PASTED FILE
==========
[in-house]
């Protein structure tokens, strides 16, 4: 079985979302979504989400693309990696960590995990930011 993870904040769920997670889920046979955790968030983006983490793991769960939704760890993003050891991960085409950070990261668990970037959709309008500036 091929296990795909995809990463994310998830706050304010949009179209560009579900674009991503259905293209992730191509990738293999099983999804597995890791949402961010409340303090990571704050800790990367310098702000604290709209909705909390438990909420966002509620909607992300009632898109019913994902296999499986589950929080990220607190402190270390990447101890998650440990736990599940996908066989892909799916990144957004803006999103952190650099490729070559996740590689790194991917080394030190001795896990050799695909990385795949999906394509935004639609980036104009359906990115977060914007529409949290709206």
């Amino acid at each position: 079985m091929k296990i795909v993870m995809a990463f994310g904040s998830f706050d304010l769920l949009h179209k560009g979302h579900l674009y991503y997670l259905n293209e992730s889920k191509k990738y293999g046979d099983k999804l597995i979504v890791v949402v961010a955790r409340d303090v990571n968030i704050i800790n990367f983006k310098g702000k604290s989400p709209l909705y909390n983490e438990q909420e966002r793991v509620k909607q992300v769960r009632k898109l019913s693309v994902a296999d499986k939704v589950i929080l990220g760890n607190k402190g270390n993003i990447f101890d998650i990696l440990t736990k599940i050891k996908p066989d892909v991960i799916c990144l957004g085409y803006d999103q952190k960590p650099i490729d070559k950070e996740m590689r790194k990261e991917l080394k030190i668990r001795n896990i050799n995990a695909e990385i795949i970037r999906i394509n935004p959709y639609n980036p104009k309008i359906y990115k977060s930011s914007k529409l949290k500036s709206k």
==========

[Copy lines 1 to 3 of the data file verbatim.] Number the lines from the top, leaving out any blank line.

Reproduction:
[in-house]
């Protein structure tokens, strides 16, 4: 079985979302979504989400693309990696960590995990930011 993870904040769920997670889920046979955790968030983006983490793991769960939704760890993003050891991960085409950070990261668990970037959709309008500036 091929296990795909995809990463994310998830706050304010949009179209560009579900674009991503259905293209992730191509990738293999099983999804597995890791949402961010409340303090990571704050800790990367310098702000604290709209909705909390438990909420966002509620909607992300009632898109019913994902296999499986589950929080990220607190402190270390990447101890998650440990736990599940996908066989892909799916990144957004803006999103952190650099490729070559996740590689790194991917080394030190001795896990050799695909990385795949999906394509935004639609980036104009359906990115977060914007529409949290709206």
């Amino acid at each position: 079985m091929k296990i795909v993870m995809a990463f994310g904040s998830f706050d304010l769920l949009h179209k560009g979302h579900l674009y991503y997670l259905n293209e992730s889920k191509k990738y293999g046979d099983k999804l597995i979504v890791v949402v961010a955790r409340d303090v990571n968030i704050i800790n990367f983006k310098g702000k604290s989400p709209l909705y909390n983490e438990q909420e966002r793991v509620k909607q992300v769960r009632k898109l019913s693309v994902a296999d499986k939704v589950i929080l990220g760890n607190k402190g270390n993003i990447f101890d998650i990696l440990t736990k599940i050891k996908p066989d892909v991960i799916c990144l957004g085409y803006d999103q952190k960590p650099i490729d070559k950070e996740m590689r790194k990261e991917l080394k030190i668990r001795n896990i050799n995990a695909e990385i795949i970037r999906i394509n935004p959709y639609n980036p104009k309008i359906y990115k977060s930011s914007k529409l949290k500036s709206k």